Microsoft today announced the 10 Irish finalists for the Imagine Cup, a worldwide student technology competition which will be held later this year in Seoul, South Korea.
This year is the first year in which Irish students were able to compete in the Imagine Cup, which has been running since 2003.
The Irish finalists come from universities and institutes of technology including University College Dublin, National University (NUI) of Ireland Galway, University College Cork, Tipperary Institute of Technology; University of Ulster and three separate entries from NUI Maynooth.
Irish students’ entries included diverse areas such as a game to use Microsoft Xbox as an educational tool, an interactive system that teaches sign language and a programme to set up a virtual company.
Liam Cronin, Imagine Cup Ireland programme manager, said: “A key value of these projects is that many of them are enormously practical and address real needs in the world of education today.
“We hope to continue to attract some of the next generation of entrepreneurs and innovators through the competition.”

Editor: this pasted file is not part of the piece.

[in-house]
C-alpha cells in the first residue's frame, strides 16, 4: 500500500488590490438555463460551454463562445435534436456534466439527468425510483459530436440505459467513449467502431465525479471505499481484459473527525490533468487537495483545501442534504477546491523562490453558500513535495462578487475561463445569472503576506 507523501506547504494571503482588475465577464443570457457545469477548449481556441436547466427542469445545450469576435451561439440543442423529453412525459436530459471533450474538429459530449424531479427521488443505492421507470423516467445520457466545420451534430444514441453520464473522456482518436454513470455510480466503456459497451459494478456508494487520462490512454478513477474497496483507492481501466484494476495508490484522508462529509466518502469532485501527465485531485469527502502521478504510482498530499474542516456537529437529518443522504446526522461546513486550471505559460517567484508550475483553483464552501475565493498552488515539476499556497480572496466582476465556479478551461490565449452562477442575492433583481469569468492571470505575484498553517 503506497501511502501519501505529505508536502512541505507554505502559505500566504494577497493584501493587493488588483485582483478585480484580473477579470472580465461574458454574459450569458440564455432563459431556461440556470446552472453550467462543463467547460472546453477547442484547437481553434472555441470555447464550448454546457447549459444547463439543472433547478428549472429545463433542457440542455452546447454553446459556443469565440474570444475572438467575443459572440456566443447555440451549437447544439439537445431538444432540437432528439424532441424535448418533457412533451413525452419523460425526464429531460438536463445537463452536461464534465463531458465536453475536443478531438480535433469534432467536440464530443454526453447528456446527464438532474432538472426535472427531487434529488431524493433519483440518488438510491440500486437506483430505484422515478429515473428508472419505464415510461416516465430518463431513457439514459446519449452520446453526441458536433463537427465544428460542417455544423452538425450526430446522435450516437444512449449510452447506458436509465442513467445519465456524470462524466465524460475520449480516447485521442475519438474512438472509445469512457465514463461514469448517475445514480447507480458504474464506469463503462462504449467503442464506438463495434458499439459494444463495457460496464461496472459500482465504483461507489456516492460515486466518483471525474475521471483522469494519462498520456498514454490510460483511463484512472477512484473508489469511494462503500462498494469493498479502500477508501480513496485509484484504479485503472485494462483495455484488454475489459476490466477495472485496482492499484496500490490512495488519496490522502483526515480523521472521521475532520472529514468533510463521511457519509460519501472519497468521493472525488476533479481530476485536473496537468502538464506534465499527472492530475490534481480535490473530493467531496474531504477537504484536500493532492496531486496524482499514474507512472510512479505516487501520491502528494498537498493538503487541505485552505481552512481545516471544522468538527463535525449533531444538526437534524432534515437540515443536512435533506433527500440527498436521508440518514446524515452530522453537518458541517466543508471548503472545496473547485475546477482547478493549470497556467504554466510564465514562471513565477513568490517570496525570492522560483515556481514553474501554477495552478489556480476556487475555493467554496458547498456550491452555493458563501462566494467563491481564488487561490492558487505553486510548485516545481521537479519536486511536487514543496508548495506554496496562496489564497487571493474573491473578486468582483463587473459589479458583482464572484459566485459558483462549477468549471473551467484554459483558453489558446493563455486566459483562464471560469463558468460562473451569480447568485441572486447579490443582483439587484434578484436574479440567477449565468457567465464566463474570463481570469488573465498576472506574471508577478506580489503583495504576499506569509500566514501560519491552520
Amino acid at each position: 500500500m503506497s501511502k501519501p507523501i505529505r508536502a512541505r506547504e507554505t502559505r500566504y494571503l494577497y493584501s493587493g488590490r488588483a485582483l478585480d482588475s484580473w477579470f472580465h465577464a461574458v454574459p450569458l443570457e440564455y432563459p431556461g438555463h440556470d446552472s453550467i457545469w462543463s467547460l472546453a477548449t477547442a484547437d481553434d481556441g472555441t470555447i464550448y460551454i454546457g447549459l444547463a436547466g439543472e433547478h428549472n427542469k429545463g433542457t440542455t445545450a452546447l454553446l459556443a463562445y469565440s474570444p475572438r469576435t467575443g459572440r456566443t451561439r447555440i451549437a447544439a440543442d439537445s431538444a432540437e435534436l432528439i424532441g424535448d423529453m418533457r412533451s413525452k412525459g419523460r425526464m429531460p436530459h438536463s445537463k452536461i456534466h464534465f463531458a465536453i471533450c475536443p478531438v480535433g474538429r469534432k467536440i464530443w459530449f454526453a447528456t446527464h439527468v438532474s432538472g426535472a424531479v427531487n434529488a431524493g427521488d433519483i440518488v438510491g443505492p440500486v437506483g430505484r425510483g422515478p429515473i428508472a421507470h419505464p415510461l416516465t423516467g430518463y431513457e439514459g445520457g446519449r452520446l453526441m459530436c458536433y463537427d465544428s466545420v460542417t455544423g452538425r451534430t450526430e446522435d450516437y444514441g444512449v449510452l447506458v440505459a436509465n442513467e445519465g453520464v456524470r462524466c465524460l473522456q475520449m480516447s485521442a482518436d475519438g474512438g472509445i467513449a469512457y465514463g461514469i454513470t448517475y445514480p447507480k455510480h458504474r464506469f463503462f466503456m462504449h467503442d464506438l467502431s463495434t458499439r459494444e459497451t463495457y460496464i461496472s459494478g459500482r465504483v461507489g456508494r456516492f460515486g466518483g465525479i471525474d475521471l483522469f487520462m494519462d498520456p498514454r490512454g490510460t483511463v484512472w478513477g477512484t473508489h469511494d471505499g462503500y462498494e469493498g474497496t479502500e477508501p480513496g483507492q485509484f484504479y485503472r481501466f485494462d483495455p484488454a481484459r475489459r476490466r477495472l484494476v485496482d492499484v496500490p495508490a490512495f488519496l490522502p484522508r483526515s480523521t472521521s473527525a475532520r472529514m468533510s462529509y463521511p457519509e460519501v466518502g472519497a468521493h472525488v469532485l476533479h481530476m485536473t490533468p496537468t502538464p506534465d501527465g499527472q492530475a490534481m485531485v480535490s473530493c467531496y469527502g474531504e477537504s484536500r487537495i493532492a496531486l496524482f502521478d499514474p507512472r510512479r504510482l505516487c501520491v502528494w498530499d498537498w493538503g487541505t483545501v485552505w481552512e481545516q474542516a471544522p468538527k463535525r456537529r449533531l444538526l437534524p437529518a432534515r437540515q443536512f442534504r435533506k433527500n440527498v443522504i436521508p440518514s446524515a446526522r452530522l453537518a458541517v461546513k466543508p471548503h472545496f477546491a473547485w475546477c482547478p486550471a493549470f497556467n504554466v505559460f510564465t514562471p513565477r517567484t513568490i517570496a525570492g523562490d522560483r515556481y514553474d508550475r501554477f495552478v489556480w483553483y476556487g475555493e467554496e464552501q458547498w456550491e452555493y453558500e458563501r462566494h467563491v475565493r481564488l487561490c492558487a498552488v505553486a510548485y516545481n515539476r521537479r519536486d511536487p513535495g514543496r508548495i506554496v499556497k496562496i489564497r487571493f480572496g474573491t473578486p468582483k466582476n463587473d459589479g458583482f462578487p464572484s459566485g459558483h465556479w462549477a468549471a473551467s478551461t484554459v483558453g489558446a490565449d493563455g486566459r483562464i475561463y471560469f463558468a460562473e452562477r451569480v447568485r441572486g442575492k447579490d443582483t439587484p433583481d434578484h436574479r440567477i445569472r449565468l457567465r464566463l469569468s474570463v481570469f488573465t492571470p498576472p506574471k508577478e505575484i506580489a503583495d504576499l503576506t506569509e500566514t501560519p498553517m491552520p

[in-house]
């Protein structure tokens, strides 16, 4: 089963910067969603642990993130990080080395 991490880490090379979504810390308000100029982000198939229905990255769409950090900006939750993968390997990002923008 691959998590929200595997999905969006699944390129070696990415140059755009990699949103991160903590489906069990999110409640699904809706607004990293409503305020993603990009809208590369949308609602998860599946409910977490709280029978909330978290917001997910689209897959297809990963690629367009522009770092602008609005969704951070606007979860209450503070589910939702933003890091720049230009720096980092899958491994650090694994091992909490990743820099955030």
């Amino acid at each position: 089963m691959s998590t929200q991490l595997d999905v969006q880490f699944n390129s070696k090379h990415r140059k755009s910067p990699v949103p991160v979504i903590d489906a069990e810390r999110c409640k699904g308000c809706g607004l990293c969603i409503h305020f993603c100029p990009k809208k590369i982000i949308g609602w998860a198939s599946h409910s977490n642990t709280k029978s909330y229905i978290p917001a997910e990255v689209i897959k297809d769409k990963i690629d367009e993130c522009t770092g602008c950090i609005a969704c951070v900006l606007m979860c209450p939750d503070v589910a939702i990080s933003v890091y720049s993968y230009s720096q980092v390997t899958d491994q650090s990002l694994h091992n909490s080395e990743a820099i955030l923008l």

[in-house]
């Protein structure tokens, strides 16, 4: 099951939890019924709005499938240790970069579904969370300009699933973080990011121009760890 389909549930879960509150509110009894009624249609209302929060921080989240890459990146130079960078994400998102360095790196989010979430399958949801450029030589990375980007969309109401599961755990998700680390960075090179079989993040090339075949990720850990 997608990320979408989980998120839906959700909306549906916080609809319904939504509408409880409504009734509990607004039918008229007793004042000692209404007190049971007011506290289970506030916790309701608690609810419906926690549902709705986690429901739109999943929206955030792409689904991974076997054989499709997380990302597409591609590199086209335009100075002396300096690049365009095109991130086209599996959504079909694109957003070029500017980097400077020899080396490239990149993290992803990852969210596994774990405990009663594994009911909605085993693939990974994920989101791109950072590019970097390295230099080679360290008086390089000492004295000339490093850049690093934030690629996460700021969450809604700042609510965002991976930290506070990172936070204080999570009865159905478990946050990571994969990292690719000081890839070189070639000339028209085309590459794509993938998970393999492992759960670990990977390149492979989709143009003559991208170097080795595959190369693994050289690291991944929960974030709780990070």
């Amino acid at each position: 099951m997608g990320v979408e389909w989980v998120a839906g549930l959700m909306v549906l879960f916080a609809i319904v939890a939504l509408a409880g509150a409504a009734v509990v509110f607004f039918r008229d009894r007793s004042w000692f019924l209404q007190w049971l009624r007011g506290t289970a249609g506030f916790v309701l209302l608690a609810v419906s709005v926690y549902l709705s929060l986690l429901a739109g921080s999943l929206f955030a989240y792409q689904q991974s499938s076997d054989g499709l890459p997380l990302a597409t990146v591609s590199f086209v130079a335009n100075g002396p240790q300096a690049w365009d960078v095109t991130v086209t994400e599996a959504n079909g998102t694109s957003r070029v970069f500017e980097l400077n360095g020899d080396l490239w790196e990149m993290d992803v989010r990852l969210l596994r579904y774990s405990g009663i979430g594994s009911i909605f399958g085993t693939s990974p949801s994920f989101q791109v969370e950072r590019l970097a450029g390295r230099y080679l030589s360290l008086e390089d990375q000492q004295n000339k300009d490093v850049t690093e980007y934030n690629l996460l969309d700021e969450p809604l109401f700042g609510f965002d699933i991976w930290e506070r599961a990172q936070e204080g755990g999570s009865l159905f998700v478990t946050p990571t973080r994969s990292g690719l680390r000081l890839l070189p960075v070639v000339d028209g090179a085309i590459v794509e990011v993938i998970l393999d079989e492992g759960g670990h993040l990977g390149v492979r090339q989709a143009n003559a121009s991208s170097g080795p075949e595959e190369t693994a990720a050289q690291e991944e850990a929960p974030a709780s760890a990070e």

There were nine separate categories including software design, web development, digital photography and design interface.
Guidelines for entries stipulated that the work should reflect “valuable, real-world solutions that address the pressing global issue of education”.
The winners of the Irish national final will go on to compete at the world championships in August 2007 in Seoul, where entries will be presented to a panel of judges from academia and the technology industry.
The winners of the Irish software design competition will win a laptop each and their college will receive €1,000 and an all-expenses-paid trip to the championships in South Korea.
“Imagine Cup represents the next generation of technology and business leaders,” said Joe Wilson, director of academic initiatives in the Server and Tools Business Division at Microsoft.
“The students’ creativity and passion speaks volumes about the promise of technology to really make a difference in peoples’ everyday lives, in the way we think, and in how we work and communicate.”
By Marie Boran